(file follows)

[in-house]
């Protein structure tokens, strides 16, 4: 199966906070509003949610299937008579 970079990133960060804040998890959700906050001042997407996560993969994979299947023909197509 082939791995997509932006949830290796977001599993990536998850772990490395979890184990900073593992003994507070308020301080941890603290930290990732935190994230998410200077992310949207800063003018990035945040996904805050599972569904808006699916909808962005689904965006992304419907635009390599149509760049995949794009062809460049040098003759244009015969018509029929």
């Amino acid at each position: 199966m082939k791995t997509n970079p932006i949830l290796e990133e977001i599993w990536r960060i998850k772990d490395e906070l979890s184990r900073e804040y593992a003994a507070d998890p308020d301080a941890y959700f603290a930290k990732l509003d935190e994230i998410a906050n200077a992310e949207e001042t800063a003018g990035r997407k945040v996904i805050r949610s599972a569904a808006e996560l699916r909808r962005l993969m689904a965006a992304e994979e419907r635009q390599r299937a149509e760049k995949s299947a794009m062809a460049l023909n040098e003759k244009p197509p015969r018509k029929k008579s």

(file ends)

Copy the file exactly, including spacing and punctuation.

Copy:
[in-house]
């Protein structure tokens, strides 16, 4: 199966906070509003949610299937008579 970079990133960060804040998890959700906050001042997407996560993969994979299947023909197509 082939791995997509932006949830290796977001599993990536998850772990490395979890184990900073593992003994507070308020301080941890603290930290990732935190994230998410200077992310949207800063003018990035945040996904805050599972569904808006699916909808962005689904965006992304419907635009390599149509760049995949794009062809460049040098003759244009015969018509029929």
């Amino acid at each position: 199966m082939k791995t997509n970079p932006i949830l290796e990133e977001i599993w990536r960060i998850k772990d490395e906070l979890s184990r900073e804040y593992a003994a507070d998890p308020d301080a941890y959700f603290a930290k990732l509003d935190e994230i998410a906050n200077a992310e949207e001042t800063a003018g990035r997407k945040v996904i805050r949610s599972a569904a808006e996560l699916r909808r962005l993969m689904a965006a992304e994979e419907r635009q390599r299937a149509e760049k995949s299947a794009m062809a460049l023909n040098e003759k244009p197509p015969r018509k029929k008579s």